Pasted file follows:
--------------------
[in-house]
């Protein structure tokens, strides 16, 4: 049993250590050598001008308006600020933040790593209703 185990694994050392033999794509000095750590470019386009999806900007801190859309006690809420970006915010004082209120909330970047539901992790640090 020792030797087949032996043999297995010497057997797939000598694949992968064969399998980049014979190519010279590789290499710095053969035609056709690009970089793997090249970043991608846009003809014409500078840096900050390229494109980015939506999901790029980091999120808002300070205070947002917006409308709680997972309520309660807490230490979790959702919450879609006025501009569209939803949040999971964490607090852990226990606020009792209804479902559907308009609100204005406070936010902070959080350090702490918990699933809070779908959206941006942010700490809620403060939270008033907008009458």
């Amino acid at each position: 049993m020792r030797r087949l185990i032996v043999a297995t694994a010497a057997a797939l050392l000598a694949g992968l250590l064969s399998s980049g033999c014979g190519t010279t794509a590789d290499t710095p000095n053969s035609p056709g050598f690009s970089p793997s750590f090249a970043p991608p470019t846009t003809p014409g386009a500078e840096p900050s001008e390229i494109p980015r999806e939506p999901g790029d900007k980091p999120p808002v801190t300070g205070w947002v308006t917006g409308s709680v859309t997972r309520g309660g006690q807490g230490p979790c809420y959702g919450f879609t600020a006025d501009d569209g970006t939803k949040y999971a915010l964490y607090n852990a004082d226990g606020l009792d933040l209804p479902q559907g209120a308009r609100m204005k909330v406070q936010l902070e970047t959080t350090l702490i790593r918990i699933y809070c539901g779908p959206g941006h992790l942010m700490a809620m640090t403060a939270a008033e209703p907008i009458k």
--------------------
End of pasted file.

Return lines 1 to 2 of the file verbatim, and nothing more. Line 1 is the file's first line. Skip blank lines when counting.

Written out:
[in-house]
């Protein structure tokens, strides 16, 4: 049993250590050598001008308006600020933040790593209703 185990694994050392033999794509000095750590470019386009999806900007801190859309006690809420970006915010004082209120909330970047539901992790640090 020792030797087949032996043999297995010497057997797939000598694949992968064969399998980049014979190519010279590789290499710095053969035609056709690009970089793997090249970043991608846009003809014409500078840096900050390229494109980015939506999901790029980091999120808002300070205070947002917006409308709680997972309520309660807490230490979790959702919450879609006025501009569209939803949040999971964490607090852990226990606020009792209804479902559907308009609100204005406070936010902070959080350090702490918990699933809070779908959206941006942010700490809620403060939270008033907008009458």